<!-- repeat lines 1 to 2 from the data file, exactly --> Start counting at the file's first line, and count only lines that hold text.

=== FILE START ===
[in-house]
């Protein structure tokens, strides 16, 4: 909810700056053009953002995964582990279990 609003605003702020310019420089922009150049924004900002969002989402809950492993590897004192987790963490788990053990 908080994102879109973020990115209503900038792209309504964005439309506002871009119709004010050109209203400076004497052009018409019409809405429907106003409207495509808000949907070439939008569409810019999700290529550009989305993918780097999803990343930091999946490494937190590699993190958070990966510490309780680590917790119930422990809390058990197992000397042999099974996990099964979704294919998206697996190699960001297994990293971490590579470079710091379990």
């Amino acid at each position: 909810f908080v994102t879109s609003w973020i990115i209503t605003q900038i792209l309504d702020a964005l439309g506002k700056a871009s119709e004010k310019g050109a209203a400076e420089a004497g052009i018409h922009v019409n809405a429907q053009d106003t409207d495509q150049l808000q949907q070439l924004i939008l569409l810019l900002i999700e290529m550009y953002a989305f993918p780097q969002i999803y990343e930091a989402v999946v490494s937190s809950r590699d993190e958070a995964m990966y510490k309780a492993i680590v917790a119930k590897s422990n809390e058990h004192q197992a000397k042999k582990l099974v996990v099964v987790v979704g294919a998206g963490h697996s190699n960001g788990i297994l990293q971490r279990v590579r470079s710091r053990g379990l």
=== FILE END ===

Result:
[in-house]
């Protein structure tokens, strides 16, 4: 909810700056053009953002995964582990279990 609003605003702020310019420089922009150049924004900002969002989402809950492993590897004192987790963490788990053990 908080994102879109973020990115209503900038792209309504964005439309506002871009119709004010050109209203400076004497052009018409019409809405429907106003409207495509808000949907070439939008569409810019999700290529550009989305993918780097999803990343930091999946490494937190590699993190958070990966510490309780680590917790119930422990809390058990197992000397042999099974996990099964979704294919998206697996190699960001297994990293971490590579470079710091379990």